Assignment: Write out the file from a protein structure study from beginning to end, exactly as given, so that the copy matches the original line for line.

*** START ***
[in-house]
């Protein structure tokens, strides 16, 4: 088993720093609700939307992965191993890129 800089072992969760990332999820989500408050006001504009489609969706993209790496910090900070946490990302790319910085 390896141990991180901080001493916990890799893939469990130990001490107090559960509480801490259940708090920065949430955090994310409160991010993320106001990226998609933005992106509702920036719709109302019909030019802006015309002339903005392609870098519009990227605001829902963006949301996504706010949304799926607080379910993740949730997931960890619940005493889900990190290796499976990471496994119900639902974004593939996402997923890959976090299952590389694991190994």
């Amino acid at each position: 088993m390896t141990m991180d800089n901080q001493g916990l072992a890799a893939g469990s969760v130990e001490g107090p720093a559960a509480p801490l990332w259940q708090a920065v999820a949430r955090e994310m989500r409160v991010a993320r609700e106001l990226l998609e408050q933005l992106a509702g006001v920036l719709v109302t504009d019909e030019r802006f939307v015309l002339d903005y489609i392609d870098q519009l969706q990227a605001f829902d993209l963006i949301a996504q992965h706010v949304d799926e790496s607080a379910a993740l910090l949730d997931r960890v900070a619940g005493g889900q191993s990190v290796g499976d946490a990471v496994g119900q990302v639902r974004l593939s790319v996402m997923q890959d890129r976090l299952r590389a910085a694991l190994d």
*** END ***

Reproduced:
[in-house]
């Protein structure tokens, strides 16, 4: 088993720093609700939307992965191993890129 800089072992969760990332999820989500408050006001504009489609969706993209790496910090900070946490990302790319910085 390896141990991180901080001493916990890799893939469990130990001490107090559960509480801490259940708090920065949430955090994310409160991010993320106001990226998609933005992106509702920036719709109302019909030019802006015309002339903005392609870098519009990227605001829902963006949301996504706010949304799926607080379910993740949730997931960890619940005493889900990190290796499976990471496994119900639902974004593939996402997923890959976090299952590389694991190994």
């Amino acid at each position: 088993m390896t141990m991180d800089n901080q001493g916990l072992a890799a893939g469990s969760v130990e001490g107090p720093a559960a509480p801490l990332w259940q708090a920065v999820a949430r955090e994310m989500r409160v991010a993320r609700e106001l990226l998609e408050q933005l992106a509702g006001v920036l719709v109302t504009d019909e030019r802006f939307v015309l002339d903005y489609i392609d870098q519009l969706q990227a605001f829902d993209l963006i949301a996504q992965h706010v949304d799926e790496s607080a379910a993740l910090l949730d997931r960890v900070a619940g005493g889900q191993s990190v290796g499976d946490a990471v496994g119900q990302v639902r974004l593939s790319v996402m997923q890959d890129r976090l299952r590389a910085a694991l190994d």